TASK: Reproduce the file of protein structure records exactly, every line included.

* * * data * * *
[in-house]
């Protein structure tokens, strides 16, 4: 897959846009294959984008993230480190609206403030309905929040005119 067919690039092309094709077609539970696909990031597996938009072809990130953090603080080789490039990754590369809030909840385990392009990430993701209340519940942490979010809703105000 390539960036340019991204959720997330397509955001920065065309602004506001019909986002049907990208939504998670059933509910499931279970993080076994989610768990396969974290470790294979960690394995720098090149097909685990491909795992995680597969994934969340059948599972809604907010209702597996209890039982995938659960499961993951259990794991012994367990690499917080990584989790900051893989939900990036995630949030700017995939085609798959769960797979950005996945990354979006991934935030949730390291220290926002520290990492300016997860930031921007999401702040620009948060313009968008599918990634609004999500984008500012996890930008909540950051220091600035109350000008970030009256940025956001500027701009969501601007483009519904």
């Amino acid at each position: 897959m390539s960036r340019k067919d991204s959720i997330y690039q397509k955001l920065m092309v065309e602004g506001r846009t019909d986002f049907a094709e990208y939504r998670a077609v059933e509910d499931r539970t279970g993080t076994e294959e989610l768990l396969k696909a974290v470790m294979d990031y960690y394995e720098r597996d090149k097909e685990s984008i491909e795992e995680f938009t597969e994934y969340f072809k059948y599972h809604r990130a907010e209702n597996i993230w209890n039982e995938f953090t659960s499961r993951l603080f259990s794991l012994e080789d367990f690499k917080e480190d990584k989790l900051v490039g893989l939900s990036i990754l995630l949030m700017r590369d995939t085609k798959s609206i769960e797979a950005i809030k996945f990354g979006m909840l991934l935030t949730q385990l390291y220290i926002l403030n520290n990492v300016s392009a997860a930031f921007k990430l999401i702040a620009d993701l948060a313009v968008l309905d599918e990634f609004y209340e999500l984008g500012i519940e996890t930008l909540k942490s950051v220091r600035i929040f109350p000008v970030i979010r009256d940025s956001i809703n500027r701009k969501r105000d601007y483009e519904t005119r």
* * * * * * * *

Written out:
[in-house]
């Protein structure tokens, strides 16, 4: 897959846009294959984008993230480190609206403030309905929040005119 067919690039092309094709077609539970696909990031597996938009072809990130953090603080080789490039990754590369809030909840385990392009990430993701209340519940942490979010809703105000 390539960036340019991204959720997330397509955001920065065309602004506001019909986002049907990208939504998670059933509910499931279970993080076994989610768990396969974290470790294979960690394995720098090149097909685990491909795992995680597969994934969340059948599972809604907010209702597996209890039982995938659960499961993951259990794991012994367990690499917080990584989790900051893989939900990036995630949030700017995939085609798959769960797979950005996945990354979006991934935030949730390291220290926002520290990492300016997860930031921007999401702040620009948060313009968008599918990634609004999500984008500012996890930008909540950051220091600035109350000008970030009256940025956001500027701009969501601007483009519904």
């Amino acid at each position: 897959m390539s960036r340019k067919d991204s959720i997330y690039q397509k955001l920065m092309v065309e602004g506001r846009t019909d986002f049907a094709e990208y939504r998670a077609v059933e509910d499931r539970t279970g993080t076994e294959e989610l768990l396969k696909a974290v470790m294979d990031y960690y394995e720098r597996d090149k097909e685990s984008i491909e795992e995680f938009t597969e994934y969340f072809k059948y599972h809604r990130a907010e209702n597996i993230w209890n039982e995938f953090t659960s499961r993951l603080f259990s794991l012994e080789d367990f690499k917080e480190d990584k989790l900051v490039g893989l939900s990036i990754l995630l949030m700017r590369d995939t085609k798959s609206i769960e797979a950005i809030k996945f990354g979006m909840l991934l935030t949730q385990l390291y220290i926002l403030n520290n990492v300016s392009a997860a930031f921007k990430l999401i702040a620009d993701l948060a313009v968008l309905d599918e990634f609004y209340e999500l984008g500012i519940e996890t930008l909540k942490s950051v220091r600035i929040f109350p000008v970030i979010r009256d940025s956001i809703n500027r701009k969501r105000d601007y483009e519904t005119r």